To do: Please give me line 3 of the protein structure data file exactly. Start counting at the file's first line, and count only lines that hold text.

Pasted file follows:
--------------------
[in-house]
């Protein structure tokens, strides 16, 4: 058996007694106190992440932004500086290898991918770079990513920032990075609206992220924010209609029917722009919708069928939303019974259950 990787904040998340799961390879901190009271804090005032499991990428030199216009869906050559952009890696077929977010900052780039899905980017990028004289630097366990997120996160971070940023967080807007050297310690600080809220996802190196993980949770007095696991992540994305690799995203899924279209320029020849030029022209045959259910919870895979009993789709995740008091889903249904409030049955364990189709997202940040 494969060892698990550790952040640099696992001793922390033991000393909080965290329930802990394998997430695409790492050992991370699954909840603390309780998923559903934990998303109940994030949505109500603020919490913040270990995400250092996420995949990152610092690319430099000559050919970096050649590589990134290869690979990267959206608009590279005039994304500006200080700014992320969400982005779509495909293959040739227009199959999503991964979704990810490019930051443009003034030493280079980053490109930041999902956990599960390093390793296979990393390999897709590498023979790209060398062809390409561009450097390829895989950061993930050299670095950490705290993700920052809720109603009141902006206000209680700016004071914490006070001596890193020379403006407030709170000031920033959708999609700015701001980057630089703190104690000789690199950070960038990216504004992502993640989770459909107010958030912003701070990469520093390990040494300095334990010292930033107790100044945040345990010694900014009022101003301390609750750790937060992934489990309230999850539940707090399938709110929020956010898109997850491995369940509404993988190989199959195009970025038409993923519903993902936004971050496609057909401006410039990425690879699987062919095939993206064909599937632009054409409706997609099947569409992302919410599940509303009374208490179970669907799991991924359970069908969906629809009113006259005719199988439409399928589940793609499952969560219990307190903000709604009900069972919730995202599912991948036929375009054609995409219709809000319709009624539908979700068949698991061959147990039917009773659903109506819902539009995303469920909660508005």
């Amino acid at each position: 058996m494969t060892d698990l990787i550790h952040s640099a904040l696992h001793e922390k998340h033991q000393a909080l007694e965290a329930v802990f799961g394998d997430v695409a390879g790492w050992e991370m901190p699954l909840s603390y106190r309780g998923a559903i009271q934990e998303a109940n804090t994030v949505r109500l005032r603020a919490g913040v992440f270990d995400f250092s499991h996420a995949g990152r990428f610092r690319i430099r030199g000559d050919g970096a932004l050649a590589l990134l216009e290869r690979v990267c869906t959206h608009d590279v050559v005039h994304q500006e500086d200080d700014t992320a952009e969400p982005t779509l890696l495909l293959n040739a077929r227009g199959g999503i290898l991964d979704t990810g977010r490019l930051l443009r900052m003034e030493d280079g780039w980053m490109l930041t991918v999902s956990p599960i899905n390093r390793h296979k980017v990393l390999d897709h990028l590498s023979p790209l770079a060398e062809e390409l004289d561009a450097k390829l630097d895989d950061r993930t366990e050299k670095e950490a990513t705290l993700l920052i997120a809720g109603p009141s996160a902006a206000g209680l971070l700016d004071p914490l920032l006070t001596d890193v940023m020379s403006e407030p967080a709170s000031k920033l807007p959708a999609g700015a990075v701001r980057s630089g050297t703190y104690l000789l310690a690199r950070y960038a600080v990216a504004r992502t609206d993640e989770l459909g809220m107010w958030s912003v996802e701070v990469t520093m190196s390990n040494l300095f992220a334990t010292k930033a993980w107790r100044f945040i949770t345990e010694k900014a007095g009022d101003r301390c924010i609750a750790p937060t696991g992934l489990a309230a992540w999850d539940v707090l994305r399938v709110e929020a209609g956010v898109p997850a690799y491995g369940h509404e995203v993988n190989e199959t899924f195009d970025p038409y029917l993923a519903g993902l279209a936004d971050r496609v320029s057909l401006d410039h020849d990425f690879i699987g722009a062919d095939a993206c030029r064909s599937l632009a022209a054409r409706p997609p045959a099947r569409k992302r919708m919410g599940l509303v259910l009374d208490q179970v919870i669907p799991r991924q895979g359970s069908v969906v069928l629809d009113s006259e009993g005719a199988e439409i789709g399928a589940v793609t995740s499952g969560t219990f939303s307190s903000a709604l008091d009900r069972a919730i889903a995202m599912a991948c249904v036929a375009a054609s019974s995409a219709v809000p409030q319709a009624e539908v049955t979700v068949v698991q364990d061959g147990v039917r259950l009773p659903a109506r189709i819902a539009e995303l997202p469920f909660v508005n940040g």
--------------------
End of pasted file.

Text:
């Amino acid at each position: 058996m494969t060892d698990l990787i550790h952040s640099a904040l696992h001793e922390k998340h033991q000393a909080l007694e965290a329930v802990f799961g394998d997430v695409a390879g790492w050992e991370m901190p699954l909840s603390y106190r309780g998923a559903i009271q934990e998303a109940n804090t994030v949505r109500l005032r603020a919490g913040v992440f270990d995400f250092s499991h996420a995949g990152r990428f610092r690319i430099r030199g000559d050919g970096a932004l050649a590589l990134l216009e290869r690979v990267c869906t959206h608009d590279v050559v005039h994304q500006e500086d200080d700014t992320a952009e969400p982005t779509l890696l495909l293959n040739a077929r227009g199959g999503i290898l991964d979704t990810g977010r490019l930051l443009r900052m003034e030493d280079g780039w980053m490109l930041t991918v999902s956990p599960i899905n390093r390793h296979k980017v990393l390999d897709h990028l590498s023979p790209l770079a060398e062809e390409l004289d561009a450097k390829l630097d895989d950061r993930t366990e050299k670095e950490a990513t705290l993700l920052i997120a809720g109603p009141s996160a902006a206000g209680l971070l700016d004071p914490l920032l006070t001596d890193v940023m020379s403006e407030p967080a709170s000031k920033l807007p959708a999609g700015a990075v701001r980057s630089g050297t703190y104690l000789l310690a690199r950070y960038a600080v990216a504004r992502t609206d993640e989770l459909g809220m107010w958030s912003v996802e701070v990469t520093m190196s390990n040494l300095f992220a334990t010292k930033a993980w107790r100044f945040i949770t345990e010694k900014a007095g009022d101003r301390c924010i609750a750790p937060t696991g992934l489990a309230a992540w999850d539940v707090l994305r399938v709110e929020a209609g956010v898109p997850a690799y491995g369940h509404e995203v993988n190989e199959t899924f195009d970025p038409y029917l993923a519903g993902l279209a936004d971050r496609v320029s057909l401006d410039h020849d990425f690879i699987g722009a062919d095939a993206c030029r064909s599937l632009a022209a054409r409706p997609p045959a099947r569409k992302r919708m919410g599940l509303v259910l009374d208490q179970v919870i669907p799991r991924q895979g359970s069908v969906v069928l629809d009113s006259e009993g005719a199988e439409i789709g399928a589940v793609t995740s499952g969560t219990f939303s307190s903000a709604l008091d009900r069972a919730i889903a995202m599912a991948c249904v036929a375009a054609s019974s995409a219709v809000p409030q319709a009624e539908v049955t979700v068949v698991q364990d061959g147990v039917r259950l009773p659903a109506r189709i819902a539009e995303l997202p469920f909660v508005n940040g």